Horror fans like to mutate the genre into all kinds of subgenres, and I don’t just mean things like “survival horror” or “haunted house movies” or “horror involving people in rabbit suits.” I also mean the quirky hybrid genres, my favorite being “sci fi horror” or “cosmic horror,” as it is occasionally called by those of us who have old books we don’t read on our bookshelves. One hybrid genre that ruled the budgetary roost during the last decade or so has been the action horror film, fearlessly led by two franchises: the Underworld films and the Resident Evil films. Yes, they really have been around that long; “Resident Evil” came out in 2002 and “Underworld” followed the next year. Both franchises released films in 2016, but only one had the decency to make it the last movie…for the moment.
Our old friend Alice (Mila Jovovich, as always) has a knack for surrounding herself with the right kind of people. Biking out of the bombed out remains of Washington D. C., she finds herself in the presence of the Umbrella Corporation AI the Red Queen (Ever Anderson, Jovovich’s daughter) who suggests she sneak into Umbrella HQ under the ruins of Raccoon City, locate an anti-virus that will wipe out all the infected–including Alice herself–and release it, thereby saving the final few thousand uninfected humans left on earth. And she’s gotta do it in 48 hours for…some reason. To heighten suspense, I suppose.
Unfortunately for Alice, she’s also sandwiched between a rock and a hard place, in this case the hard place is our other old friend Albert Wesker (Shawn Roberts, also returning), who is sitting in the Hive and sorting paper clips, and our other other old friend Dr. Isaacs (Iain Glen, also also returning), who is pursuing Alice in a so-cool-it-must-be-a-toy battle tank, which is itself being pursued by a sea of extra sprinting after the machine while wearing corpse makeup. You can kind of imagine what happens next.
Look, there’s not a lot of point in discussing the plot of a Resident Evil film. I actually have a soft spot for the series because it’s so gleefully about sticking Jovovich in tight outfits and watching her shoot increasingly oversized guns and beat the snot out of mutated Rottweilers. Usually people show up, kick things in slow motion, then scream and bleed and explode for 98 minutes. It’s fun. This film tries to tie everything convoluted that the series has been for the last 15–sorry Alice, not 10–years, and it tries to do it in a clever way. It works, in a practical sense, but it also gives the movie a heaviness that threatens to drags the actors down. The two exceptions are Jovovich, who always looks like she’s having a blast, and Glen, whose Dr. Isaacs probably has the most depth of all the characters, and he manages to jump from stoic to zealot to epicurean with ease. He also pronounces it “ruh-COON city,” so that’s nice.
As far as the feel goes, the film probably has the most distinct look of any of the Resident Evil movies, thanks in part to its lower budget. I have to say this for franchise writer-director-producer Paul W. S. Anderson: no matter how many movies he makes or how big a budget he gets, he never quite loses his guerrilla style (he photographed the majority of this film himself with handheld cameras). If anything, he has become more aggressively stylish with age. When he’s gritty, he’s film school gritty; when he’s slick, he’s splashy slick. The result is that Anderson comes across as a low rent version of George Miller. In fact, the entire first third of the film trims the budget by appearing as a Mad Max style road adventure, and it actually works.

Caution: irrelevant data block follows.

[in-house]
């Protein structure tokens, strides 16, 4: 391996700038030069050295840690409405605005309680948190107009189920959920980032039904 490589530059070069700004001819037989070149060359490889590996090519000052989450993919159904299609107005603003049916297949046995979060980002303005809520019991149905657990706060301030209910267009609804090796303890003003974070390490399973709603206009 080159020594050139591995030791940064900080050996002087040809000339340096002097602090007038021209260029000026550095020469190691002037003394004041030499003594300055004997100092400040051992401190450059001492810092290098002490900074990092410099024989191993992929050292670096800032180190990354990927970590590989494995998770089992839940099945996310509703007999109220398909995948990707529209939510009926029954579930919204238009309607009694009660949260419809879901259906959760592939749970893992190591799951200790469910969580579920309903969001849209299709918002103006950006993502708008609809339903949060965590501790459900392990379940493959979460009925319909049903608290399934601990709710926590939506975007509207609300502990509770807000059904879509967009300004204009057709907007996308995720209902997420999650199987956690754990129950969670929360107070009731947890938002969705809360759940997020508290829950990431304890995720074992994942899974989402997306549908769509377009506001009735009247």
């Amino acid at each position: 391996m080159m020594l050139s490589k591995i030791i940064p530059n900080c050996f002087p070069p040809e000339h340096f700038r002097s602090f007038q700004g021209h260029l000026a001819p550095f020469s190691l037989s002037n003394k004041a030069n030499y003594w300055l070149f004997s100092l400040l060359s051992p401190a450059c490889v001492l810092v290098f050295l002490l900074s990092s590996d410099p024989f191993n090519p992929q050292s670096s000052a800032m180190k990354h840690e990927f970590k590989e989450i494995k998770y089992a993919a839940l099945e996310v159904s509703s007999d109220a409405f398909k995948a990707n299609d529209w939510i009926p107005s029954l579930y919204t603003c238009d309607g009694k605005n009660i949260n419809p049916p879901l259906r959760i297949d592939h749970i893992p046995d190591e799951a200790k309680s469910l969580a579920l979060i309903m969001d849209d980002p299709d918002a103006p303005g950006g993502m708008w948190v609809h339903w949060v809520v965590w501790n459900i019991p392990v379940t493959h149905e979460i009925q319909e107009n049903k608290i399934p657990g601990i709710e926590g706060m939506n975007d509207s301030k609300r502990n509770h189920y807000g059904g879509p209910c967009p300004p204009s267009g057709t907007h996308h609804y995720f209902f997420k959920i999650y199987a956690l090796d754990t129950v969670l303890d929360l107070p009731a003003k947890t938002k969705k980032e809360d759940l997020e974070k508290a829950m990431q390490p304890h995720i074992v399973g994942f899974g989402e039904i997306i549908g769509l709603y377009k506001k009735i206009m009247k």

Both Resident Evil and Underworld, as franchises, have long been a bit of a tickler for the sticklier of horror fans: Are these things genuinely horror, or are they merely Ritalin deprived action flicks with bad lighting and Halloween costumes? In a way, “The Final Chapter” tries to tilt things more in the horror direction, which is fine atmospherically, but leaves us a little in the lurch action-wise. There are quite a few jump scares, maybe more than in the average Resident Evil entry, and the film is very dark, but that’s not a plus. I mean it literally; the film is poorly lit, something which gives it atmosphere in the earlier, daytime scenes, but leaves the audience a kind of blind in the later, nighttime scenes. Occasionally it works in the film’s favor–a later scene is punctuated by splintered spikes of light from flashlights that fail to illuminate an overlong corridor in the Hive–but for the most part, it’s just confusing. Which does matter in a Resident Evil film, since they’re all about the fighting. Luckily, a fun scene with Alice defending herself while tied up and upside down happens during the day; later sequences are harder to see, and the choreography is accordingly lazy.
Of course, the film is also dark, and this time I mean metaphorically. We are dealing with extinction in pretty broad strokes, for one thing. None of this “we can rebuild society” crap. Nope. The only reason we’re trying to stop Umbrella is for revenge. Also, the slight chance of rebuilding society. But mostly revenge.
There’s also a traitor in the ranks of Alice’s allies, which could give the proceedings a nihilistic tone, if anyone on screen bothered to stop and think about it; regardless, none of them are safe from the various traps of the Umbrella Corporation or its zombie hordes–survivors are dropped down dark holes, chopped up by propellers and unceremoniously eaten. Not that that matters too much either. The other characters largely serve as meat shields to get Alice to her goal. In fact, if there was any chance for depth in the series, it would be if Alice paused and pondered about survivor’s guilt. But, nope. She’s just as stiff upper lipped as ever.
“Sometimes I feel like this has been my whole life,” Alice says at one point. “Running. Killing.” Well, yes. Technically, it has.